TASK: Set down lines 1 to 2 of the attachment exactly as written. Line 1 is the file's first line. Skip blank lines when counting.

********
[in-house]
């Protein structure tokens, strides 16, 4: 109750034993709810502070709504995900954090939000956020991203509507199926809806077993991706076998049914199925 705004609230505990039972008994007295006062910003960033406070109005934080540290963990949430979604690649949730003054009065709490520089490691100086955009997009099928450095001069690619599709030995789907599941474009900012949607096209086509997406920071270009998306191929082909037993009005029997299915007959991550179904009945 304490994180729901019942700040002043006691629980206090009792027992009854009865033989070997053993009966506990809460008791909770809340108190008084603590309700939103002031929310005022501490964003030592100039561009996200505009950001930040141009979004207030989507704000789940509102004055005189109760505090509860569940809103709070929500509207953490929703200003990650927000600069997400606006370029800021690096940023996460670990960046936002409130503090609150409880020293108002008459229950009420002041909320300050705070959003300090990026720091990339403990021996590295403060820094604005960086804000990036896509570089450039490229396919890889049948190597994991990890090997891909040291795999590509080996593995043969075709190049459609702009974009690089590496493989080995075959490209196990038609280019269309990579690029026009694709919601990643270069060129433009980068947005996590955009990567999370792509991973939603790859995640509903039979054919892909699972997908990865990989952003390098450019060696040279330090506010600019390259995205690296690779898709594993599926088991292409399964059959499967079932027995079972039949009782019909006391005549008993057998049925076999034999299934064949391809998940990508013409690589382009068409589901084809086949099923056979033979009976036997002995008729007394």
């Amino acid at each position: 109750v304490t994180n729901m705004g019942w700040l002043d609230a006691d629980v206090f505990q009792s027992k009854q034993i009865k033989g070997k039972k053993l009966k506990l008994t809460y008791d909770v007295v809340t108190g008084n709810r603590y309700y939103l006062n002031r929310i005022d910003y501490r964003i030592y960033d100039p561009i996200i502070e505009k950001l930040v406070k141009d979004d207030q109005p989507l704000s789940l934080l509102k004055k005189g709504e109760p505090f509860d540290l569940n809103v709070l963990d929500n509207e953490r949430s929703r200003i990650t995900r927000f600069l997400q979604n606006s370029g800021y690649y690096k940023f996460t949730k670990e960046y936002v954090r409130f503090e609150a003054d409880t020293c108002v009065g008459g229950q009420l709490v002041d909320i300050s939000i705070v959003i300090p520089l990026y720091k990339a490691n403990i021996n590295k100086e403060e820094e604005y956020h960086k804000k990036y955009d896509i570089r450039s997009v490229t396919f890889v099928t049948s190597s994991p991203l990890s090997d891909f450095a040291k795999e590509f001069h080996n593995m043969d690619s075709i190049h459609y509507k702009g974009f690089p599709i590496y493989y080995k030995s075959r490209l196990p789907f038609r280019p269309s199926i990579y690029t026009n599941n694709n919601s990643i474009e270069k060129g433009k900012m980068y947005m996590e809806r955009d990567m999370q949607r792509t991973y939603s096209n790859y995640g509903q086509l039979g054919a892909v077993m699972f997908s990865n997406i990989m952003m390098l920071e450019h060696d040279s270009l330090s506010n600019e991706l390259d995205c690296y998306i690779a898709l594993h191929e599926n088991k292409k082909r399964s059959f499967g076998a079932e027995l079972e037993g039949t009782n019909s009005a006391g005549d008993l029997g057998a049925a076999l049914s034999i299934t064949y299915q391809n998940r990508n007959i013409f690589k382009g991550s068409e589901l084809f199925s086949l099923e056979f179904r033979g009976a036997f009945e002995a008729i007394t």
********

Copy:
[in-house]
């Protein structure tokens, strides 16, 4: 109750034993709810502070709504995900954090939000956020991203509507199926809806077993991706076998049914199925 705004609230505990039972008994007295006062910003960033406070109005934080540290963990949430979604690649949730003054009065709490520089490691100086955009997009099928450095001069690619599709030995789907599941474009900012949607096209086509997406920071270009998306191929082909037993009005029997299915007959991550179904009945 304490994180729901019942700040002043006691629980206090009792027992009854009865033989070997053993009966506990809460008791909770809340108190008084603590309700939103002031929310005022501490964003030592100039561009996200505009950001930040141009979004207030989507704000789940509102004055005189109760505090509860569940809103709070929500509207953490929703200003990650927000600069997400606006370029800021690096940023996460670990960046936002409130503090609150409880020293108002008459229950009420002041909320300050705070959003300090990026720091990339403990021996590295403060820094604005960086804000990036896509570089450039490229396919890889049948190597994991990890090997891909040291795999590509080996593995043969075709190049459609702009974009690089590496493989080995075959490209196990038609280019269309990579690029026009694709919601990643270069060129433009980068947005996590955009990567999370792509991973939603790859995640509903039979054919892909699972997908990865990989952003390098450019060696040279330090506010600019390259995205690296690779898709594993599926088991292409399964059959499967079932027995079972039949009782019909006391005549008993057998049925076999034999299934064949391809998940990508013409690589382009068409589901084809086949099923056979033979009976036997002995008729007394």